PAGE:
Recently I came into some brochures for cars and found them so fascinating I couldn’t resist keeping them around in anticipation of sharing them with you—what? Yes, I know. I am not a car person. But I am a marketer, and up until this point I hadn’t really spent much time thinking about how cars are marketed. This was just such a splendid example of how it’s done, though, so let’s have a look!
Our two cars are in the same class: the crossover sports utility vehicle, called (Lord help me, but it’s true), the “cute-yoots” because they’re small-frame SUVs, built on car chassis instead of truck chassis.
This is a woman’s car. Don’t believe me; believe the sales figures the car dealers will quote you. They won’t try to sell this car to a man, but if a woman walks in, they point her at these first, because overwhelmingly they’re purchased by women with small families who need cargo hauling capacity but don’t want the enormous “can haul six kids and half the grocery” version. Given that assumption, let’s have a look at my two brochures here.
Here’s Mazda’s entrance into the field, the CX-5. Note the urban background, artistically smeared, the asphalt glowing, the fact that it’s taken at night.
The interior of the brochure continues this trend. The backgrounds are black, or the photos are taken at night. There’s a lot of smear and flare. Most interestingly, there are no people in the brochure. If there’s a car obviously in motion, the windows are tinted or there’s a reflection so glaring you can’t see inside. All of the shots are urban city scenes: some appear to have been taken in tunnels, even. The back cover is a river of lights at night bled into lines on a night-time interstate leading toward a downtown skyline.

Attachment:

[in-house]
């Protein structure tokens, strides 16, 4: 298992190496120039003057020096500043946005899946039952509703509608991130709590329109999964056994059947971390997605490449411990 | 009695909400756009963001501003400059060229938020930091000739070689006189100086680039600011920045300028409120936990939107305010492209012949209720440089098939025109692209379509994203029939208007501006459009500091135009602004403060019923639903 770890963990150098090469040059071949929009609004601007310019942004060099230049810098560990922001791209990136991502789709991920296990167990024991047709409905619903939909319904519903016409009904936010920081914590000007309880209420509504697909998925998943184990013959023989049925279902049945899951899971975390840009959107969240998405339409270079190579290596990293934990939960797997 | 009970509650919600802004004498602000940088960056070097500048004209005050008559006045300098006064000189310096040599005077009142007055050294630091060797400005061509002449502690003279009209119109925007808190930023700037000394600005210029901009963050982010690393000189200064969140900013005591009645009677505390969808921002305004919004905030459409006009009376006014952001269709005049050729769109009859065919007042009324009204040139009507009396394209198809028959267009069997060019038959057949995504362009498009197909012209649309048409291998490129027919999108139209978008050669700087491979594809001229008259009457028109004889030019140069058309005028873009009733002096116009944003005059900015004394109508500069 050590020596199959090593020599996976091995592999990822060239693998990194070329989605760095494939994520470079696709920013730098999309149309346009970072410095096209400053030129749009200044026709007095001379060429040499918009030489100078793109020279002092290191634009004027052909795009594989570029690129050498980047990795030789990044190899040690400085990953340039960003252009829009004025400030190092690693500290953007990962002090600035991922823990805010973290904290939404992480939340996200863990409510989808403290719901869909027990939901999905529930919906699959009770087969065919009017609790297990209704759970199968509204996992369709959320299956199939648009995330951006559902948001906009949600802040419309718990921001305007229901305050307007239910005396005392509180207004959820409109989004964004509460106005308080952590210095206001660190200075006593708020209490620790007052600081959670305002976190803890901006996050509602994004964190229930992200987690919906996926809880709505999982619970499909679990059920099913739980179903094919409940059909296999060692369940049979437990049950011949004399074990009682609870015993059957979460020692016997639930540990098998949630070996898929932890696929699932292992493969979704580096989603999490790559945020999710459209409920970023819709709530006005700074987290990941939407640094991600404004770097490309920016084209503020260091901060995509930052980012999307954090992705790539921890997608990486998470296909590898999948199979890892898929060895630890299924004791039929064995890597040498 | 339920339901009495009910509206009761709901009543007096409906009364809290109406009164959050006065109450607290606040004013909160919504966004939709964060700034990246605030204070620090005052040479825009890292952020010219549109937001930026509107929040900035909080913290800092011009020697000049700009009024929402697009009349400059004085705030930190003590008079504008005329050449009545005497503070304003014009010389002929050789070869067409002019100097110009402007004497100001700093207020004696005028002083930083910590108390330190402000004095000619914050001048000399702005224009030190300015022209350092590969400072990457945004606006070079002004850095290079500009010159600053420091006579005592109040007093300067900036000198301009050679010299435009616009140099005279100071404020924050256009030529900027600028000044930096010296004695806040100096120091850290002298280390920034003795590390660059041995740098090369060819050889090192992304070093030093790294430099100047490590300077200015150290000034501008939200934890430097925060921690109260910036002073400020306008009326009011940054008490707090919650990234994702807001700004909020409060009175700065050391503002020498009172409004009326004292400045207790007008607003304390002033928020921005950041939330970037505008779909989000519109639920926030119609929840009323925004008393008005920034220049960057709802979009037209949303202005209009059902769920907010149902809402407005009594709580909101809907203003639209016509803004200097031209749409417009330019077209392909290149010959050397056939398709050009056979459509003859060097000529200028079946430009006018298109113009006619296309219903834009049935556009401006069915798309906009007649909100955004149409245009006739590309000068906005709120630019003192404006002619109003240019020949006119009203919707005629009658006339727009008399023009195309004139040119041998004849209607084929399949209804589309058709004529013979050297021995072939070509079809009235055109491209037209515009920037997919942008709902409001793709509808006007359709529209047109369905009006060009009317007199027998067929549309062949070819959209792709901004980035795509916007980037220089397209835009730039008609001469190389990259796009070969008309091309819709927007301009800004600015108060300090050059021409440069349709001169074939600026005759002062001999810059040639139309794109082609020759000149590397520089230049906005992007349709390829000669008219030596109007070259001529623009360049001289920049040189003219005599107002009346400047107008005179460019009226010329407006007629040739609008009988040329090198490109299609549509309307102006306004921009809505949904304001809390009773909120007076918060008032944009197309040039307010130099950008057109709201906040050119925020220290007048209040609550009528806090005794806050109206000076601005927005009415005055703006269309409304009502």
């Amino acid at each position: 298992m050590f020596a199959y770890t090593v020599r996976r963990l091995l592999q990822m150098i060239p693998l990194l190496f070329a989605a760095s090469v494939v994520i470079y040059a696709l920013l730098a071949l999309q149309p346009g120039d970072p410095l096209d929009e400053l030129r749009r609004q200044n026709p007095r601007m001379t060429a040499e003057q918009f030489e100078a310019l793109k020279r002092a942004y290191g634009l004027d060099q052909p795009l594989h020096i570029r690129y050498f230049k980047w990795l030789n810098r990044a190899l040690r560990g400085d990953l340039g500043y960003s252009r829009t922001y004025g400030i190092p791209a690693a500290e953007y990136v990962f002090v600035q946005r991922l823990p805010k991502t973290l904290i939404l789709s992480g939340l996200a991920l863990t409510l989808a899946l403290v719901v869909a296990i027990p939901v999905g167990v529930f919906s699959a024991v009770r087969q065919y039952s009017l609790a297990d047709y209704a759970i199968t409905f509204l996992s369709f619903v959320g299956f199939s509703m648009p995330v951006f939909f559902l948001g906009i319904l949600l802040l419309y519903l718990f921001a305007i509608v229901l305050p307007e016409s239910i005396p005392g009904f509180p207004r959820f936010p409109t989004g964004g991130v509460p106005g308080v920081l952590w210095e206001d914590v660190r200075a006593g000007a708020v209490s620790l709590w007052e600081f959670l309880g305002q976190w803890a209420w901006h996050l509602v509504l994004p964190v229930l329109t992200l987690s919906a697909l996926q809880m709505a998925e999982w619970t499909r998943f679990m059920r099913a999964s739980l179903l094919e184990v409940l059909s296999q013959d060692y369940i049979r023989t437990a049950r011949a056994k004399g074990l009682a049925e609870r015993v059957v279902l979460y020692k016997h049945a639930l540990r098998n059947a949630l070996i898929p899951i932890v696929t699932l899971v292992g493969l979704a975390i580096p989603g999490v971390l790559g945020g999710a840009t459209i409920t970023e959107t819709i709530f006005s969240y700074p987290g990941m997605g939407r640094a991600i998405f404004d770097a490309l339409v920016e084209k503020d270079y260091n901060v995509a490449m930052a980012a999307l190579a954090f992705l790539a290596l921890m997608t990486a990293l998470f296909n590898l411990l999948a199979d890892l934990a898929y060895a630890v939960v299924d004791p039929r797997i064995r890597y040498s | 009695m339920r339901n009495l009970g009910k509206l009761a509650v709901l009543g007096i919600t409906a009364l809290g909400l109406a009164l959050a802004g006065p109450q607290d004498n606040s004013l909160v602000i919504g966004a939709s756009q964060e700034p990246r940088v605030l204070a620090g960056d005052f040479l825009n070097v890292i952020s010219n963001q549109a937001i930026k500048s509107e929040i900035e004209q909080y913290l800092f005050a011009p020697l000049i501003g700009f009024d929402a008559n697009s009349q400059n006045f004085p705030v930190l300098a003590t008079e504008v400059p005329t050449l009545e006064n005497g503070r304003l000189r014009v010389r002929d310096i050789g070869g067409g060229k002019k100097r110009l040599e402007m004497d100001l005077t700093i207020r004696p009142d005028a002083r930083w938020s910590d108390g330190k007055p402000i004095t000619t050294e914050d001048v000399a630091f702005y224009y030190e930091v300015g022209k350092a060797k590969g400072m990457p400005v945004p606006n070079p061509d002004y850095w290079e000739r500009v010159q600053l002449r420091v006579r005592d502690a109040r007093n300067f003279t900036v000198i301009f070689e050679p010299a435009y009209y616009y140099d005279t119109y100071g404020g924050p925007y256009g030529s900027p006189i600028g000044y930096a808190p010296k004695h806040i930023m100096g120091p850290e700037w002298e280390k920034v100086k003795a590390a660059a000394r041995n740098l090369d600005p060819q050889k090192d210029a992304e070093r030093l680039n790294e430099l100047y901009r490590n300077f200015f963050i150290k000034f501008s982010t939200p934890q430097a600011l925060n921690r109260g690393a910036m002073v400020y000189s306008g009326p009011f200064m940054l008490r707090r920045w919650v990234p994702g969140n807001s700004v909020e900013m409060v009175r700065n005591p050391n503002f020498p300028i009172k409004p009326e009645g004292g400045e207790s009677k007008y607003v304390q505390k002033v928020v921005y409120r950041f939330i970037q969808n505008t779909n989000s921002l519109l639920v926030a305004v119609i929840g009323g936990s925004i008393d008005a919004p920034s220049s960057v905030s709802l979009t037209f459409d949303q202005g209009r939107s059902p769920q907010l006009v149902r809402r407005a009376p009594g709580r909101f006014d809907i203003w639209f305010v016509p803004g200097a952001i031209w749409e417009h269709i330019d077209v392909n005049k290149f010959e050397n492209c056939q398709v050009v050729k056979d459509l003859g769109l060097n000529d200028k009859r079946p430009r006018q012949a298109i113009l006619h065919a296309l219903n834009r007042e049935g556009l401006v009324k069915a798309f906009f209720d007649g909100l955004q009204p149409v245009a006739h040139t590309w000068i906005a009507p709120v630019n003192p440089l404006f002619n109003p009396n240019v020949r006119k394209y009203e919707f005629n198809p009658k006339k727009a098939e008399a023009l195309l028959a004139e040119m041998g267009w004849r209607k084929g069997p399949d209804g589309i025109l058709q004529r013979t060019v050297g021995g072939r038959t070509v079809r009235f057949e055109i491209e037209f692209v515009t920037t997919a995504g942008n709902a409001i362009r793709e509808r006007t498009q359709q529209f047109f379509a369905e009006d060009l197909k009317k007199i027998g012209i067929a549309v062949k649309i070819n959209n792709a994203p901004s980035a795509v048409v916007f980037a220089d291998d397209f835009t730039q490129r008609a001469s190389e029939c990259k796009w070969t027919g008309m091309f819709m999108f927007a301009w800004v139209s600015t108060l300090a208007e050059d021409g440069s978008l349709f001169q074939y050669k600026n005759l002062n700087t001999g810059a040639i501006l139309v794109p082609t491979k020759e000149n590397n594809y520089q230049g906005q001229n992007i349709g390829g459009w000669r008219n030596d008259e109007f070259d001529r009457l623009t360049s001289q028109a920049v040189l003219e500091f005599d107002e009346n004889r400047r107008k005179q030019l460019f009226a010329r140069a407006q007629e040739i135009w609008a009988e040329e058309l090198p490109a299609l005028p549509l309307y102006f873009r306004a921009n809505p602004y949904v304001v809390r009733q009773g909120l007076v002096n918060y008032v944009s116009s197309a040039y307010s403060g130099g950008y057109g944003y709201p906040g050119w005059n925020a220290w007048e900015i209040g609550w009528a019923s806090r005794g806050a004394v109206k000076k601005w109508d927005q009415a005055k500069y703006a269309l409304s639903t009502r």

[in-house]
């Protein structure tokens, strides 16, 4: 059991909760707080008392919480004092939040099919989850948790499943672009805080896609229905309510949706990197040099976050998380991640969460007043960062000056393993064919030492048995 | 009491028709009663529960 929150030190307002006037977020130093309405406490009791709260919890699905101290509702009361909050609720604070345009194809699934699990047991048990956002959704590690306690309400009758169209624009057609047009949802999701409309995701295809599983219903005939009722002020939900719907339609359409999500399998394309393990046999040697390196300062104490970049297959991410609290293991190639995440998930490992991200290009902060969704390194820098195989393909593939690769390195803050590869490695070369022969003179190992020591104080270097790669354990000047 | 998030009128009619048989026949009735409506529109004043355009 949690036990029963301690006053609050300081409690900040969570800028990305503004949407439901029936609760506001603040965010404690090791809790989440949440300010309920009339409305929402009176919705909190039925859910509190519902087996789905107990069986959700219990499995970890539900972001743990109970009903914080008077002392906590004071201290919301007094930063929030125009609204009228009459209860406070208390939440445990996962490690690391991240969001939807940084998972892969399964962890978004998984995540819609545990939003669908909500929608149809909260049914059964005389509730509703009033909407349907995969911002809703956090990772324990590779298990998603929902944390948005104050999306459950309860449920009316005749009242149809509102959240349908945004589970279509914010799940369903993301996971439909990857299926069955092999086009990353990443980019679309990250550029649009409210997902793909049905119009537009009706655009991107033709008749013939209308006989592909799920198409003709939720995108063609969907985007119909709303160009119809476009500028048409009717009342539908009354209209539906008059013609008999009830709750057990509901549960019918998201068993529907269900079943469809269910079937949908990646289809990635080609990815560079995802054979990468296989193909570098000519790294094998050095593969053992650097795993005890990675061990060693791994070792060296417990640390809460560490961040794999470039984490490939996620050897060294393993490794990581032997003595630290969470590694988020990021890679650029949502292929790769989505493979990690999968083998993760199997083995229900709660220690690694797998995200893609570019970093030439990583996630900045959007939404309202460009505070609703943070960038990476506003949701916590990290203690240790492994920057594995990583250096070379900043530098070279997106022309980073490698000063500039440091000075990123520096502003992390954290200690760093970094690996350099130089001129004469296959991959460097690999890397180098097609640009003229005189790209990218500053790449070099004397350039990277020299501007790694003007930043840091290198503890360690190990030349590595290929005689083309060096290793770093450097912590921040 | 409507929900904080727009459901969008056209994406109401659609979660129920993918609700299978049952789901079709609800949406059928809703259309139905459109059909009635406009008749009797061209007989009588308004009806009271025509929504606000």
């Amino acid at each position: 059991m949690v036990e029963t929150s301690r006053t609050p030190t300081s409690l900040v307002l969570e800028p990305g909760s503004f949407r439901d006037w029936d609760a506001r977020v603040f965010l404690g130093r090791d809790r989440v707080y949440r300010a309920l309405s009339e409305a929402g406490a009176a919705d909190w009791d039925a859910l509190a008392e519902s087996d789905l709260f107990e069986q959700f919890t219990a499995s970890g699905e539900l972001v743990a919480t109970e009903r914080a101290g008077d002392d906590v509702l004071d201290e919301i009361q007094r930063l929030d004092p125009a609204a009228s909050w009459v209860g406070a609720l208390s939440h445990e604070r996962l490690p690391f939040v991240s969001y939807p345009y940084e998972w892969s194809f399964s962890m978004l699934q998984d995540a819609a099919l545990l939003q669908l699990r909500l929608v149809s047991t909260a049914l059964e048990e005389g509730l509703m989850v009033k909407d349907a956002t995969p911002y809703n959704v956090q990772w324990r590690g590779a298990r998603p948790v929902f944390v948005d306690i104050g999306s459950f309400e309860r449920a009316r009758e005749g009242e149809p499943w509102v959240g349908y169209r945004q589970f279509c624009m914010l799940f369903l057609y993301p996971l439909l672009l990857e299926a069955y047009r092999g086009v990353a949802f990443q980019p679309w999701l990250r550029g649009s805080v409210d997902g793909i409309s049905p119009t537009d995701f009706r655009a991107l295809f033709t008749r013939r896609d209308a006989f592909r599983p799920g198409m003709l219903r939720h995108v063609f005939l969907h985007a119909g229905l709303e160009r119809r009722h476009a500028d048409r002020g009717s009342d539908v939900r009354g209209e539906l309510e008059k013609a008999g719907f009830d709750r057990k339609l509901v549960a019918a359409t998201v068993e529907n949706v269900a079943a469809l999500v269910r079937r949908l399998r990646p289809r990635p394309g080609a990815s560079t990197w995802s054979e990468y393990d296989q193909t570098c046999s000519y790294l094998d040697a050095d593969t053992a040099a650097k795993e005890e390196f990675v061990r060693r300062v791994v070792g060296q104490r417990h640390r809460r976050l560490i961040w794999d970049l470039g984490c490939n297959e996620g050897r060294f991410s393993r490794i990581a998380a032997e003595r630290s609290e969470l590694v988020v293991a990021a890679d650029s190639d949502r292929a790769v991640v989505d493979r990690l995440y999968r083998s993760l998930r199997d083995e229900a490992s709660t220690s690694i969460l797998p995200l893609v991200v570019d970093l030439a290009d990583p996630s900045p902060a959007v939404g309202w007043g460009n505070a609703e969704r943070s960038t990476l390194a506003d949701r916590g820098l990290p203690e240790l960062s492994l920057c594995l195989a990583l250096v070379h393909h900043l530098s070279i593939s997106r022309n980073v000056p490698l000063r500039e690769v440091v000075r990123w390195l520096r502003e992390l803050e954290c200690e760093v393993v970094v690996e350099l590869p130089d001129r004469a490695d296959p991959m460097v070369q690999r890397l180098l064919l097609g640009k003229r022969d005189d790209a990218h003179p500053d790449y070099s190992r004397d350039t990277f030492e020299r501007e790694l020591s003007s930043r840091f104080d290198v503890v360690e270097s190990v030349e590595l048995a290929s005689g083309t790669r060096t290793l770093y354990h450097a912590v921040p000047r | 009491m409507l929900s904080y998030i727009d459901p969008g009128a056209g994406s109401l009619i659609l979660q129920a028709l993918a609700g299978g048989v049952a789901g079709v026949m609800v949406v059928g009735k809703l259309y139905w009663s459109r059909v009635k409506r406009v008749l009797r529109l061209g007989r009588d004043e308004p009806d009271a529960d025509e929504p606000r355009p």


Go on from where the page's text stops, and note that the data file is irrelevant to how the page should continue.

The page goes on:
Very sleek. Also, let me repeat that there are no people in this brochure, even when the car is being driven
. Maybe they got Google to operate the things for them? Dunno.
Fascinatingly, when the vehicle is shown hauling anything at all—only twice—it’s either mysterious (there’s one shot where I believe they’re packing some kind of avant garde furniture, but I can’t make heads or tails of it)…and then there’s this:
Have a close look at that one. At first glance, it looks like someone packing for a fun outing…very family-oriented! Right? But if you look closer, there are only two towels. There’s a cooler for drinks (wine maybe?) but no sack of supplies, like sunscreen, toys, hats, etc. And the real kicker: on top of the towels is a single pair of women’s sandals, implying that the woman is the one driving; she’s got a change of shoes for when she gets to the beach. So, two people going to the beach, no kids, woman driving? They know this vehicle is supposed to be mostly of interest to women, but they’re making their own statement about the kind of woman who’d be interested in it. My husband questioned my reading so much into this, but they put that photo in there, they put all the things in there, they bothered to sprinkle it with shells: someone was thinking this out, and you don’t hire a full-time marketing department not to consider the implications of your photos.
The brochure tagline reads: If it’s not worth driving, it’s not worth building. We build Mazdas. What do you drive?
So, Mazda makes a car in a class aimed at women with small families and talks about the driving experience, elides the kids, and makes sure there are no people in the brochure. Got it. Let’s look at the next.
Here’s Subaru’s contender, the Forester. The first thing I noticed about the cover is that there are four people in it: a man, a woman, and two kids. And they are walking away from their car into nature, apparently intending a camping trip from the luggage strapped to the top of the car.
Let’s look inside: